An advanced PET/CT at the University of Mississippi Medical Center dramatically improves clinical, research and educational capabilities through enhanced imaging.
"It's like going from rabbit ears to high-definition TV," said Dr. Edward Green, PET/CT Center director and assistant professor of diagnostic and nuclear radiology.
The hybrid images produced by the system - one of eight of its kind in the world - provides better clarity for diagnosing cancers and has greater applications for research in Alzheimer's disease and heart disease. For the patient, the combination of the newest PET crystal detectors, the 64-slice CT and the most advanced computer processing available enables quicker scanning. This means less time in the machine.
Green said the average time for a patient to spend in the machine is 9-15 minutes to scan from the top of the head to the middle of the thighs, compared to up to an hour in the older PET scanner, with no CT component. The PET/CT together defines the area and highlights the "bad spots" with a tiny amount of radioactive glucose, Green said.
Think of the CT (computed tomography) image as a geographic map and the PET (positron emission tomography) image as the weather system.
"Together they provide a clearer picture. With one component, it's like knowing a thunderstorm is present. With both, you can tell its exact location and its size. We can detect tumors as small as 2 to 3 mm," Green said.
Additionally, Green said the UMMC PET/CT Center is the only location in the state that offers intravenous and oral contrast during the scan, which provides a better characterization of abnormalities and helps the patient avoid the inconvenience and increased radiation exposure of a separate stand-alone CT scan with IV and oral contrast.
Dr. Ralph Vance, professor of medicine, said the new system versus the old one is like comparing daylight and dark.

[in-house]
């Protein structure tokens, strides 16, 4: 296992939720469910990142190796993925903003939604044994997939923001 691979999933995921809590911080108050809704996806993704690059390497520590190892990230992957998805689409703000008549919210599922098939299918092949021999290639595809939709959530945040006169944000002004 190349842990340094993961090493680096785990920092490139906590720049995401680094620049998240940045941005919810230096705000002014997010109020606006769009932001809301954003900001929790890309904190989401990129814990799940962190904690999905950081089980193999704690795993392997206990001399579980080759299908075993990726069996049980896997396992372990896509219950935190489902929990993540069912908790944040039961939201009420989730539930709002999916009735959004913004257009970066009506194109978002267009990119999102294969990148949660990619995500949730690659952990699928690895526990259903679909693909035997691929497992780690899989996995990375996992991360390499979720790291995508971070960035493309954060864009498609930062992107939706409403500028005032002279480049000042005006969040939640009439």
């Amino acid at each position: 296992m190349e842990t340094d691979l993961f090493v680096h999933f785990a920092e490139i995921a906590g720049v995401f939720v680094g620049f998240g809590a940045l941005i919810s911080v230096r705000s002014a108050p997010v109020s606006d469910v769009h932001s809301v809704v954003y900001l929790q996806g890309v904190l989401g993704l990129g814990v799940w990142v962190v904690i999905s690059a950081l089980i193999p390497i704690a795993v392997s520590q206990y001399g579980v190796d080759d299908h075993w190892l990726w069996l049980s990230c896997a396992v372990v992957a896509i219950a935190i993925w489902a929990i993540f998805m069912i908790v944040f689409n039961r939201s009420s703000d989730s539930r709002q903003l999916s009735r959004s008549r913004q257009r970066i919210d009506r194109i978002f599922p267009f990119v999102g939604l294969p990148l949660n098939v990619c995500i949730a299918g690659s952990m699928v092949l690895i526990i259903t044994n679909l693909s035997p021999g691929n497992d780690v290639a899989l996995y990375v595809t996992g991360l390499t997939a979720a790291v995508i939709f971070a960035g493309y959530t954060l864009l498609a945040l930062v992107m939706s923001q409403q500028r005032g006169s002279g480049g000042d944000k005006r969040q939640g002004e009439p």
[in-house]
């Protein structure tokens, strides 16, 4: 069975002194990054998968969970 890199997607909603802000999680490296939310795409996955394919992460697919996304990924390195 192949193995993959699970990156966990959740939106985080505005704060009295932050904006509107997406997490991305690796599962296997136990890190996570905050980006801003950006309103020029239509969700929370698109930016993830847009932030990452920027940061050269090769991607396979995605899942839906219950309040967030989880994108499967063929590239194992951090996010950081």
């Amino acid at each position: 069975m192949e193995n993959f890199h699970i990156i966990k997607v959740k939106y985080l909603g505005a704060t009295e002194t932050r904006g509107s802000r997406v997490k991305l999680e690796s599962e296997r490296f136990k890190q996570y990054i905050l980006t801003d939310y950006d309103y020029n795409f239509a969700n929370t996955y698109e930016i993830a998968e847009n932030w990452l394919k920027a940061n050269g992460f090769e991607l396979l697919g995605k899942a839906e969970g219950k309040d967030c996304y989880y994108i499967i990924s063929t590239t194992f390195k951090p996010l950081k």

"We are now seeing things we've never been able to see before," Vance said. "For us as oncologists, this is a most valuable tool in our armory of fighting cancer. It gives us new insight and a really great deal of confidence in telling patients they have no evidence of disease."
Green said that's the main reason why the PET/CT system is important.
"We're really here to significantly improve our patients' lives," he said.
The system combined with research has the potential to help advance knowledge in cardiology through stress tests that capture images of the heart and to advance knowledge in Alzheimer's disease through images of living participants in research studies.
Dr. Thomas Mosley, professor of medicine and director of the MIND Center, said he plans to use the new PET/CT system to study the pathology of Alzheimer's disease in participants. From the time the disease was first identified until today, the only way that Alzheimer's could be confirmed with 100 percent confidence has been through autopsy.
This past summer, a new radioactive dye was produced that attaches to the plaques that develop in the brains of Alzheimer's patients. Using a PET scan, the dye highlights the plaques, allowing them to be seen in participants. Mosley said he and researchers at the Medical Center have partnered with Johns Hopkins Medical Center to begin working with the new dye this spring using the sophisticated PET/CT system here at UMMC.
"We will be one of the first and largest studies to do this. It will tell us who has the pathology and who doesn't, and at what point in life it occurs. Our ability to image the plaques will allow us to better define the factors that promote the development of the disease," Mosley said.
"We are very excited about it because we believe it will have major implications for early diagnosis and development of new treatments."
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